For all the children (n=7), the test represented their first vision examination. All required spectacles and/or referral for further treatment. The vast majority (99.2%) of clients aged >40 years required treatment for cataracts or spectacles for near or far vision.

For the first 6 months of the clinic's operation, the intervention requirement rate was 98%. Individuals have described remarkable improvements in quality of life outcomes; for example, a 13-year-old girl who was struggling at school reported a dramatic improvement in her vision, and consequently her school performance, after receiving her first-ever pair of spectacles. An older woman whose visual deterioration had prevented her from sewing reported being able to resume income-generating activities.

Research conducted in other urban areas suggests that the findings in this study are not limited to one community but represent a wider concern.[3] This study suggests that, in addition to lack of services, lack of awareness among parents and teachers may provide an additional barrier to children accessing eye care, even where services are available.

World Health Organization Vision 2020 recommended that all schoolchildren have a simple vision-screening examination service provided through school health programmes.[4] However, the National Vision Screening Programme has been discontinued in many provinces of SA, owing to a lack of resources.[5] Child screening through schools often occurs on an ad hoc basis, implemented by non-governmental bodies such as the South African Optometric Association. In the light of budgetary constraints preventing school vision screening programmes by optometrically trained staff, it is crucial that basic sight screening skills be introduced into standard teacher training curricula, in order to raise consciousness of the association between learning difficulties and compromised vision and to prevent the avoidable disabling effects of uncorrected vision. Given the low levels of educational attainment in SA schools, and the implications for quality of life, it is vital that the issue of children's eyesight be elevated on the national public health and education agendas.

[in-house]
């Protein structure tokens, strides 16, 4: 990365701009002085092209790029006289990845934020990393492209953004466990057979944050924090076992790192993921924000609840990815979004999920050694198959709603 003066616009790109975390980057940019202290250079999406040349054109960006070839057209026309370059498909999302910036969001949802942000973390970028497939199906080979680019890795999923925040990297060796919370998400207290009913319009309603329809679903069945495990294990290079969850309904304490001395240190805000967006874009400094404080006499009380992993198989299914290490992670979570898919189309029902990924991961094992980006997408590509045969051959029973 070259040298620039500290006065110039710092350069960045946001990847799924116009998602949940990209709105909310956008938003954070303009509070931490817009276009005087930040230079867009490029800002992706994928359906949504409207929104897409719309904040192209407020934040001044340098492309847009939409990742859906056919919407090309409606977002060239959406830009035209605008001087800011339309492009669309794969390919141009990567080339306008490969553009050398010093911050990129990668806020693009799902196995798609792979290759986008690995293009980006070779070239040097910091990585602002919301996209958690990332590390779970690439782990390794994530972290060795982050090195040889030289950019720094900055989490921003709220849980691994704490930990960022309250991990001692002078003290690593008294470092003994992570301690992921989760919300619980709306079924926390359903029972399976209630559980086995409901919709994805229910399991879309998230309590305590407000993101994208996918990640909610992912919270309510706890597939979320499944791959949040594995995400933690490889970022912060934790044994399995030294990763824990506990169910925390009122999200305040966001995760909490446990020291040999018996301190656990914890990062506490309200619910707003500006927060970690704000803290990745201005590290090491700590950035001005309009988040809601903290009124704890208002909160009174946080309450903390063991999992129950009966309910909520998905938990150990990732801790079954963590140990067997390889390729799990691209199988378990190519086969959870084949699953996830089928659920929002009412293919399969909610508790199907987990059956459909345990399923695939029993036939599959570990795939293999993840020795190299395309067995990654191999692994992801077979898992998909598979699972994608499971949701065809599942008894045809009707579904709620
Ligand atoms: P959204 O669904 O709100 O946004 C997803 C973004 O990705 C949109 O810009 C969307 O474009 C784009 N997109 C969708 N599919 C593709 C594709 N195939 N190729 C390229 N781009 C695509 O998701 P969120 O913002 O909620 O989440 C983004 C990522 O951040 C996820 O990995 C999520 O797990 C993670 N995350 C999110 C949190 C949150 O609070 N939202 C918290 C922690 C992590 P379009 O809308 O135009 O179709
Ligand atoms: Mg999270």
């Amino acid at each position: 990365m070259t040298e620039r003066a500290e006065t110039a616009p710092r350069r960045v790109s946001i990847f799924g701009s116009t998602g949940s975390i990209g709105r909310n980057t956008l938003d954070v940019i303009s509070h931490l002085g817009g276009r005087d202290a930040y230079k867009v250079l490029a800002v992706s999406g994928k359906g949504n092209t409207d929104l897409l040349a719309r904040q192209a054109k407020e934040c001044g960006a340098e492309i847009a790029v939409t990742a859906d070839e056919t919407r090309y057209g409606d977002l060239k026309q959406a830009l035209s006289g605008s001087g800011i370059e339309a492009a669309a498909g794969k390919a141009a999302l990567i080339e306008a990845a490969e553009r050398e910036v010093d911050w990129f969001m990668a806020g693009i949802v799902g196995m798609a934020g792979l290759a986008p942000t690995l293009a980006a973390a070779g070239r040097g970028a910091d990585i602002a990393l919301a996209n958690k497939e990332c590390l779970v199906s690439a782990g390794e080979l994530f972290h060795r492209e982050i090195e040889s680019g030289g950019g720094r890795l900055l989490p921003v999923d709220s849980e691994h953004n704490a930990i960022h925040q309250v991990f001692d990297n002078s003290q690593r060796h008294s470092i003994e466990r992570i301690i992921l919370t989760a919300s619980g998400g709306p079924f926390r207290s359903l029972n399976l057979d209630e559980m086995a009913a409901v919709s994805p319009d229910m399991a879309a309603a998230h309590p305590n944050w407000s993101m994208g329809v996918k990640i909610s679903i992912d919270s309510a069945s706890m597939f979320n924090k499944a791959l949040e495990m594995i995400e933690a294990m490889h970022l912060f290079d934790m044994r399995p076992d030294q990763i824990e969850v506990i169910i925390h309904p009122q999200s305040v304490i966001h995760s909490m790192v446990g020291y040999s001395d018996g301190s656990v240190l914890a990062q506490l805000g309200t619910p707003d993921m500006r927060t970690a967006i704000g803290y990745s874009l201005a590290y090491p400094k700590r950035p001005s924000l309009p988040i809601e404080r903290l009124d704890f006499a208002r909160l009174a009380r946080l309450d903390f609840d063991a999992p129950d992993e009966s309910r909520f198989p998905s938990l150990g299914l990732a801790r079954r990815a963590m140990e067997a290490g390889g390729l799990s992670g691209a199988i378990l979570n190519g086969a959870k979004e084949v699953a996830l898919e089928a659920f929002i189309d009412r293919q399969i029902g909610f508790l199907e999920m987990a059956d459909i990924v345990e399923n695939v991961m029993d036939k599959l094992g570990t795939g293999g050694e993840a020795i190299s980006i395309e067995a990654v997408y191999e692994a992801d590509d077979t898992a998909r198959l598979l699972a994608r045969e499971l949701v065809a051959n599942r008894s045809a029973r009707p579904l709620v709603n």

In Riverlea, a poor urban area of Johannesburg, a high level of undiagnosed optometric need was identified. Simple interventions such as provision of spectacles resulted in dramatic improvements in quality of life. Preliminary investigations highlighted limited availability of public sector eye-care services, and high costs of consultations, spectacles and transport.

Cases of uncorrected visual impairment among urban children are of particular concern, the small numbers of children attending the clinic suggesting a lack of awareness of eye-care needs among parents and teachers. Lack of screening among school-age children is the key barrier preventing earlier access to eye care, and poor vision has detrimental impacts on children's learning ability. Similarly, poor vision limits adults' ability to fulfil their potential for health and productivity.

In urban SA there is a need for raised awareness of, and improved access and availability to, eye-care services.


1. Naidoo K. Poverty and blindness in Africa. Clin Exp Optom 2007;90(6):415-421. []        [ Links ]

2. Mathee A. Indicators of Health, Environment and Development: A Longitudinal Study in Johannesburg 2006-2008. Johannesburg: World Health Organization Collaborating Centre for Urban Health, 2009.         [ Links ]

3. Mabaso R, Oduntan A, Mpolokeng M. Refractive status of primary school children in Mopani district, Limpopo Province, South Africa. South African Optometrist 2005;65(4):125-133.         [ Links ]

4. Gilbert C, Foster A. Childhood blindness in the context of VISION 2020 - The Right to Sight. Bull World Health Organ 2001;79(3):227-232.         [ Links ]

5. Moodley V. Amplitude, facility and accuracy of accommodation in a primary school population. South African Optometrist 2008;67(4):147-154.         [ Links ]



N Naicker

Accepted 26 March 2014.